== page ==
Do metal layers in pet packaging improve shelf life for food, or is that just consumer perception? If only consumer perception, can we change how these bags are designed?

With collections completed, conversations are underway with participating retailers to identify the next steps, celebrate collections success, gather feedback, and encourage retailers to use their voice to push brands towards more recyclable packaging.

It's clear there is still a lot to learn, but overall we are incredibly pleased with how successful the Flex Forward Pilot has been. Big thank you to our partners Earth Animal and Pet Food Experts along with the participating retailers in the Pacific Northwest region for bringing this vision to reality. Stay tuned for continuing updates

About Melissa Bauer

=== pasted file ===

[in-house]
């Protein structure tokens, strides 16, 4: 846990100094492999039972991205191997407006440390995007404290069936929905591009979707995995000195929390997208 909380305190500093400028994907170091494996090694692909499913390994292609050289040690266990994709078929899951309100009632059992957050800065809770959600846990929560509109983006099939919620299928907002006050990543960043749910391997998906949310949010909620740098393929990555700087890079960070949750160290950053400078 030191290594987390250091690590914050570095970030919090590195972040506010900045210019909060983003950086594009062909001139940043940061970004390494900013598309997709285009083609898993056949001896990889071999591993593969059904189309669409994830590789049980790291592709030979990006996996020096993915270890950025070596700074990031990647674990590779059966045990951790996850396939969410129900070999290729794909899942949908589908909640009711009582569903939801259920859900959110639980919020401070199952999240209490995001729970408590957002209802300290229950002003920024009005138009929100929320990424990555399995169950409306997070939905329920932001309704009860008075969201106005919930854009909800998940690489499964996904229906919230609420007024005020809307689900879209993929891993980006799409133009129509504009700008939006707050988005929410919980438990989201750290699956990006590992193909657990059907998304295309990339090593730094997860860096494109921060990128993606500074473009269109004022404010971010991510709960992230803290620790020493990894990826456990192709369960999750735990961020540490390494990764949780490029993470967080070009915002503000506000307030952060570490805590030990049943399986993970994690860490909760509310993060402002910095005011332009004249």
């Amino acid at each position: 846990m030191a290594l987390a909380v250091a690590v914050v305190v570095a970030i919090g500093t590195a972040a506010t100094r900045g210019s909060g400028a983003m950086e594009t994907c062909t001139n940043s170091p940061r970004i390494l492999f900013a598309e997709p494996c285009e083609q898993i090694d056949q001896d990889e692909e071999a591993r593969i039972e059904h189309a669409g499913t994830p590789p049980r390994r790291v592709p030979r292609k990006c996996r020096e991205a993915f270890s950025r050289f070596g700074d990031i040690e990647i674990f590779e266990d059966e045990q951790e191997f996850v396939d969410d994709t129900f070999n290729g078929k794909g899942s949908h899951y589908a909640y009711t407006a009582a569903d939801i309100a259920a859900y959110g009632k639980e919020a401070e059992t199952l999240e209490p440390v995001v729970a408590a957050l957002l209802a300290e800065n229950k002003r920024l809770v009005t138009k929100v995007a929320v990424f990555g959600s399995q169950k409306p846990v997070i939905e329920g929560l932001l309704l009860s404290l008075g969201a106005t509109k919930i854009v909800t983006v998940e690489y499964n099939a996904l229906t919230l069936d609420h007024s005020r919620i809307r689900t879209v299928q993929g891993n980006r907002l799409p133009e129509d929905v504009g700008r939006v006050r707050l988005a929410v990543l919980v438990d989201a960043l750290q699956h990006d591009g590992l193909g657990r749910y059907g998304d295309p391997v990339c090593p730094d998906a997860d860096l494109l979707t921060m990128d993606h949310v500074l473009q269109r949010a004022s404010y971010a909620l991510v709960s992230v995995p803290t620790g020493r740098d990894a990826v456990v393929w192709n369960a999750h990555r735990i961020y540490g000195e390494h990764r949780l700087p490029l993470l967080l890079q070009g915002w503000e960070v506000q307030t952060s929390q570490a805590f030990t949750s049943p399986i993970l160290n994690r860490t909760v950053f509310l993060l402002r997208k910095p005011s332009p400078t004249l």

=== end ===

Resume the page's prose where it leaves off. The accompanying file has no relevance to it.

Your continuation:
Melissa is the Director of Strategic Initiatives and Sustainability Programs at the Pet Sustainability Coalition where she's had the absolute joy and huge challenge of serving as the primary program manager for the Flex Forward Program. She lives outside of Denver, CO with her fiance, and her fur babies Leonbuger, Memphis, Husky/Rottweiler mix Kaia, and new kitty Gōki. When she's not trying to launch new innovative ways of collecting trash, you can find Melissa scuba diving, exploring National Parks, or hanging with the large cats and big bears at the Wild Animal Sanctuary in Keenesburg, CO.